Maybe not… A recent study by a team of researchers at Arizona State University (ASU) tells us that – as things heat up in the city during the day, the air conditioners we run at night are still adding to the overall urban heat island effect. They also found that nighttime exhaust has a greater effect on overall temperatures.
They found that the effect of the AC systems was more important during the night due to the limited depth of the urban boundary layer. The effect is stronger from late afternoon to early morning. A smaller quantity of excess AC systems heat ejected during the night can increase the air temperature more compared to a greater quantity released during the daytime when the hot sun is beating down.
Many people head for the thermostat to cool things down indoors when it gets hot outside. The problem is, running our air conditioner only makes the problem worse by adding to the strain on an already overworked energy grid, and increasing the amount of carbon in the air. This is especially true during extreme heat events. And for vulnerable populations without access to air conditioning, extreme heat could be – and often is – life-threatening.
That’s why cities are looking at other ways to naturally reduce the urban heat island effect. White roofs, reflective surfaces, and planting trees all add up to cooler temperatures as we deal with the increasingly real effects of climate change.
New research highlights just how vulnerable poor and minority communities are to urban heat. Cities such asToronto and Washington, DC have identified opportunities to improve environmental and social justice by mitigating their urban heat islands.
Several recent reports have shed light on the many ways climate change is affecting our way of life, and these reports have people talking about strategies for dealing with extreme heat and the resulting health problems. We expect extreme heat events down in Atlanta, GA or Los Angeles, CA. But we’re also hearing of concerns over the urban heat island effect and extreme heat in northern cities like Minneapolis, MN and Chicago, IL.
Atlanta is better able to handle these extreme heat events, with most buildings and homes equipped with air conditioning units. But cities further north may not have the cooling infrastructure to handle more extreme heat waves. Schools (which don’t have air conditioning) are shut down and children stay home. People living on the top floors of un-air conditioned buildings are in greater danger of illness or even death from this extreme heat.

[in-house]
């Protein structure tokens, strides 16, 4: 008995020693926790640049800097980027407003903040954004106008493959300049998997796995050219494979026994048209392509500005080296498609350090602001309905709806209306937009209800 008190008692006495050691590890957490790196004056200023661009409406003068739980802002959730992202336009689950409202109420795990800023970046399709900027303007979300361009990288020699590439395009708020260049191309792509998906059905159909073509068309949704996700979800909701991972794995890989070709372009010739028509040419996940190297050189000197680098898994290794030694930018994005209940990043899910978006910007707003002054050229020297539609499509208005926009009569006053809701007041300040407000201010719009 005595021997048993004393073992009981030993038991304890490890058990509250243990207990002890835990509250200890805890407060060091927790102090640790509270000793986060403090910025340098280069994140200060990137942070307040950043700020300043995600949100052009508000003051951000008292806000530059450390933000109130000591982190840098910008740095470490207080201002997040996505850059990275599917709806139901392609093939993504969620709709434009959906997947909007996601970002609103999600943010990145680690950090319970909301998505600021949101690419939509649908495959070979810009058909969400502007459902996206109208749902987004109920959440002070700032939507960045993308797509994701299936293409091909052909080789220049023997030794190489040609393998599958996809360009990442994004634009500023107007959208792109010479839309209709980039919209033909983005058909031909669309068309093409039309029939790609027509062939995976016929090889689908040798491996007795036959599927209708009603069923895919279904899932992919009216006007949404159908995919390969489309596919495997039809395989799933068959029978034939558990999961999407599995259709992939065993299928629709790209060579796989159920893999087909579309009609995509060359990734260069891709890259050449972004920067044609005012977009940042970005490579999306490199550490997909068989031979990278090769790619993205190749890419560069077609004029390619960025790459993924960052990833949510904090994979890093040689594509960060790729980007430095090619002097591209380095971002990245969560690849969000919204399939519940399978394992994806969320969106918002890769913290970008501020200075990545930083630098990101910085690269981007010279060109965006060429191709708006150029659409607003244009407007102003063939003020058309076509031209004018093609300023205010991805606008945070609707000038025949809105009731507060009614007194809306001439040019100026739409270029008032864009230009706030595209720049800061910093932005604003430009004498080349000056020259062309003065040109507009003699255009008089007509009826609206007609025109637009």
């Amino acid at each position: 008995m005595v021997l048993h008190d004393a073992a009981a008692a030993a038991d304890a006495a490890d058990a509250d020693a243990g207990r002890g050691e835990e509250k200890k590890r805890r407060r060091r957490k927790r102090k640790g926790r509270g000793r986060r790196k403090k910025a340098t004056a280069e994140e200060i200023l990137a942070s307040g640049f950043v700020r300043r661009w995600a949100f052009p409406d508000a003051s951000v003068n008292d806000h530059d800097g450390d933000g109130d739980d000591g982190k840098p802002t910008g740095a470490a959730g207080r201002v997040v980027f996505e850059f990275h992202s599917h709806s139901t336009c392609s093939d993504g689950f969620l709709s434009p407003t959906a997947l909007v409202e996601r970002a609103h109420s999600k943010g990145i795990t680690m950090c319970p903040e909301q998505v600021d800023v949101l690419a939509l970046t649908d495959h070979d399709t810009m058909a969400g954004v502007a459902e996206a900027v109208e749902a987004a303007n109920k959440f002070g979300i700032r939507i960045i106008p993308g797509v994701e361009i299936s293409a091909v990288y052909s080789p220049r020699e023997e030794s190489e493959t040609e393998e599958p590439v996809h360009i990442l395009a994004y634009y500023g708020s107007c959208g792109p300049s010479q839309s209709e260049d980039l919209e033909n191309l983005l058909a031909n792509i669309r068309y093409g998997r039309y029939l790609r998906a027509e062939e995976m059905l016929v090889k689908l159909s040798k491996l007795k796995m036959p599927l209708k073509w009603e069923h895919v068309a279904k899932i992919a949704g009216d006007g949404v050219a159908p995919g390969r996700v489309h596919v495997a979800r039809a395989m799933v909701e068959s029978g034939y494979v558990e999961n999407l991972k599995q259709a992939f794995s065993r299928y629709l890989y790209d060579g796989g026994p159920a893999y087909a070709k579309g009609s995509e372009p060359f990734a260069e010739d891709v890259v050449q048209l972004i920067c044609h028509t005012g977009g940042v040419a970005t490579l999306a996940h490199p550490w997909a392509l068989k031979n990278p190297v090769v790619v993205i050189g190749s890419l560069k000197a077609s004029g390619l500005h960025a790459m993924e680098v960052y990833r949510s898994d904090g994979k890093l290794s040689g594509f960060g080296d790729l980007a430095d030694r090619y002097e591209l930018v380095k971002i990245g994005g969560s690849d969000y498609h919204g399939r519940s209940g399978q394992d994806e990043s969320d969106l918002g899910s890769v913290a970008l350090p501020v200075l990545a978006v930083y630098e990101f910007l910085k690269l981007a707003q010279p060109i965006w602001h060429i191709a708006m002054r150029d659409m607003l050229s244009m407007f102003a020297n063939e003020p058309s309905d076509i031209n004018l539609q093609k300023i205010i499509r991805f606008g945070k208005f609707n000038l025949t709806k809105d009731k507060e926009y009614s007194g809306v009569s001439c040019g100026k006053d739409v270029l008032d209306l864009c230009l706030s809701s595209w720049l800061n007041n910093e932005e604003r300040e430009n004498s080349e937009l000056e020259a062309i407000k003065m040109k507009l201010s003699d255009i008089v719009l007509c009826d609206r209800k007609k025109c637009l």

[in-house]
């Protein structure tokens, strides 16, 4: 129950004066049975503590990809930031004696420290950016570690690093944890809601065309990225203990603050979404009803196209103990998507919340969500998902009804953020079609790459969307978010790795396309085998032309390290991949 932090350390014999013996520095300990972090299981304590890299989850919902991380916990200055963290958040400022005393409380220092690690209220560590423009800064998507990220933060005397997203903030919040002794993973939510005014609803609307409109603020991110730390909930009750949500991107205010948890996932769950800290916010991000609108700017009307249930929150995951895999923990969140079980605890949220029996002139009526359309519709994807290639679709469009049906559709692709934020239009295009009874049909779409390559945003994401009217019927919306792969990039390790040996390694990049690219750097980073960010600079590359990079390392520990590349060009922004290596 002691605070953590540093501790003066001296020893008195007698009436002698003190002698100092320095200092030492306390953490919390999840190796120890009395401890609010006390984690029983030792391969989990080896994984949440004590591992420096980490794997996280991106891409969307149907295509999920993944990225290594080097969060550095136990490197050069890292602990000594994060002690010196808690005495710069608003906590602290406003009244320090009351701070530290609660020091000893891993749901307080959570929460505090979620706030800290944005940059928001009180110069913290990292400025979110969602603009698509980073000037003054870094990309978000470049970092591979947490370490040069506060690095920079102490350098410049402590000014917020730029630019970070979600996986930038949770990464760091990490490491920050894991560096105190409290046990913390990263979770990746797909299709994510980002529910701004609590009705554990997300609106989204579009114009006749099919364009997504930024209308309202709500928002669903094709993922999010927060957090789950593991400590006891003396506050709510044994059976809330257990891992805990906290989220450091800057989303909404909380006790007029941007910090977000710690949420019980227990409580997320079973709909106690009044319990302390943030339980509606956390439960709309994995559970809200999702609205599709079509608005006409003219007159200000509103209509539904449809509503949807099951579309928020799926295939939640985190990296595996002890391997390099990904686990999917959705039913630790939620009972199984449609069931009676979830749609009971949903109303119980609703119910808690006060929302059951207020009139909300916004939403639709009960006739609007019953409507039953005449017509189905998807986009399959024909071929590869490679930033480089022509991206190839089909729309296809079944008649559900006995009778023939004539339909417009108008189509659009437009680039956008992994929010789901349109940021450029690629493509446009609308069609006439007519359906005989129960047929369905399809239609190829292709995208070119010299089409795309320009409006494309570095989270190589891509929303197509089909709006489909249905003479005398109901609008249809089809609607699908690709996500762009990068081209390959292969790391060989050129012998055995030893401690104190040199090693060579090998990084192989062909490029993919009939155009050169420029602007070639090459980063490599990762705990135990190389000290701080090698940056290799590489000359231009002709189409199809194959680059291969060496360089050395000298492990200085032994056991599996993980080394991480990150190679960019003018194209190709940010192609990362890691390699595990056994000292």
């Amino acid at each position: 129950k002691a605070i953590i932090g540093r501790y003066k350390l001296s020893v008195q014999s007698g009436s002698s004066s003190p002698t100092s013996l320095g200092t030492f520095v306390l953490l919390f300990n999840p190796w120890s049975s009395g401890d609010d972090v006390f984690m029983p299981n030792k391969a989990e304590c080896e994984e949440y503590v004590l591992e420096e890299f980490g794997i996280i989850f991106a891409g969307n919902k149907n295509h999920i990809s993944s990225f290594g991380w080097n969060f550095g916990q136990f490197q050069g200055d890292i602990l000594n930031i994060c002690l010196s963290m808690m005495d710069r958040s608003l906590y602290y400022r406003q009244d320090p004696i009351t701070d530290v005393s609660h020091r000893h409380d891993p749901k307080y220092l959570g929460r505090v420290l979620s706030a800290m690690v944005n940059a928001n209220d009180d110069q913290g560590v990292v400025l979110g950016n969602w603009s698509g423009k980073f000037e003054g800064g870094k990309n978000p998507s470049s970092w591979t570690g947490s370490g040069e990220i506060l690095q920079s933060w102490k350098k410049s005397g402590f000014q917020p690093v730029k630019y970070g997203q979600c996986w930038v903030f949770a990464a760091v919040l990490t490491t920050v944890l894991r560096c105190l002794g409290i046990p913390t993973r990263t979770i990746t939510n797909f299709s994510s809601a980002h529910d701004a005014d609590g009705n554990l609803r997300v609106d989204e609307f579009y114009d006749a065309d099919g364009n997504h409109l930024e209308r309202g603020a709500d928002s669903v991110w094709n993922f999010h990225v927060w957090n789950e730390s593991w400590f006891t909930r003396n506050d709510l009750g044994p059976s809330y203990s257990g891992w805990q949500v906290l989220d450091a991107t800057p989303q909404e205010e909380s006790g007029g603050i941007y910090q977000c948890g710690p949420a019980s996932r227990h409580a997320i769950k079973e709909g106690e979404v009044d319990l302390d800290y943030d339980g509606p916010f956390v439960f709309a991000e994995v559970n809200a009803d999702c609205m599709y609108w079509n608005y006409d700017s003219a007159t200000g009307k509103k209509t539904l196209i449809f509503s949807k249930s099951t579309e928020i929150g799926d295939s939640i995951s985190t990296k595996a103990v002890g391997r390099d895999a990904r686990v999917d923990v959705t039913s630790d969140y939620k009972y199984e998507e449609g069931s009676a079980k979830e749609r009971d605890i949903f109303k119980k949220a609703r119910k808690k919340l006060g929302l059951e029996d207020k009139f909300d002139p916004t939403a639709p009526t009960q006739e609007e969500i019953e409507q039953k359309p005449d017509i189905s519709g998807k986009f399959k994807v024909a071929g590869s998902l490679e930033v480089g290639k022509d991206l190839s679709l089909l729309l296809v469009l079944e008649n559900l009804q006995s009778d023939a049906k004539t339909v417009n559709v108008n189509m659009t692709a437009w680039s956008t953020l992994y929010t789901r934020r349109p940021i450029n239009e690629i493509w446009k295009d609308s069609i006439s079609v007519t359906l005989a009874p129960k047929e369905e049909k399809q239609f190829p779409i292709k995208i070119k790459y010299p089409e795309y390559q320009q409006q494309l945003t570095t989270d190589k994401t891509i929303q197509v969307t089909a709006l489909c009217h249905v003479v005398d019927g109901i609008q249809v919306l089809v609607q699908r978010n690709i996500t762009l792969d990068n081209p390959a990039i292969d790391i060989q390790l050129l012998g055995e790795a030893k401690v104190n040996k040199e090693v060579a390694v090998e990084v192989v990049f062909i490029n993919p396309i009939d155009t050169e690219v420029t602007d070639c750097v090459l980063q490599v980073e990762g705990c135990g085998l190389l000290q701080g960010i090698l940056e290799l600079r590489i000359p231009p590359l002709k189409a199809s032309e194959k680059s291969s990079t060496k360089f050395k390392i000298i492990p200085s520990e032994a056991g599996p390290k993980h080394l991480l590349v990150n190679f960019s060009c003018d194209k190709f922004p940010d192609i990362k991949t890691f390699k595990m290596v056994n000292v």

Extreme heat is also affecting places like London, England, and studies tell us that unless something’s done to mitigate the impact of climate change, mortality will increase significantly. London could be looking at 800 deaths per year by 2050. Another study tells us that London could see their heat-related mortality rate jump 257% by 2050 unless steps are taken to address the effects of extreme urban heat.
The good news is that more people are beginning to understand that – even in cooler climates such as London –cool roofs can bring down the temperature in buildings, increasing comfort and reducing the chance of heat-related illness and death. It also brings down energy consumption, which means less carbon in our atmosphere.
You can learn more about extreme heat around the United States, by visiting NOAA’s extreme heat tracking site HERE.
Climate change and the urban heat island effect are heating things up in cities around the world. That’s not surprising in places like Los Angeles and Atlanta, but they’re finding it too hot to handle in northern cities as well.
Researchers are collecting data on urban temperatures in Minneapolis / St. Paul, Minnesota (Twin Cities), and they’re finding cooler temperatures in areas with more vegetation and reflective surfaces. They’re hoping this data will help them map out strategies for mitigating the effects of climate change in northern climates. Part of their strategy includes installing more green and white rooftops and planting trees throughout the Twin Cities.
A National Science Foundation grant will help set up studies in other cities around the country to measure the urban heat island effect.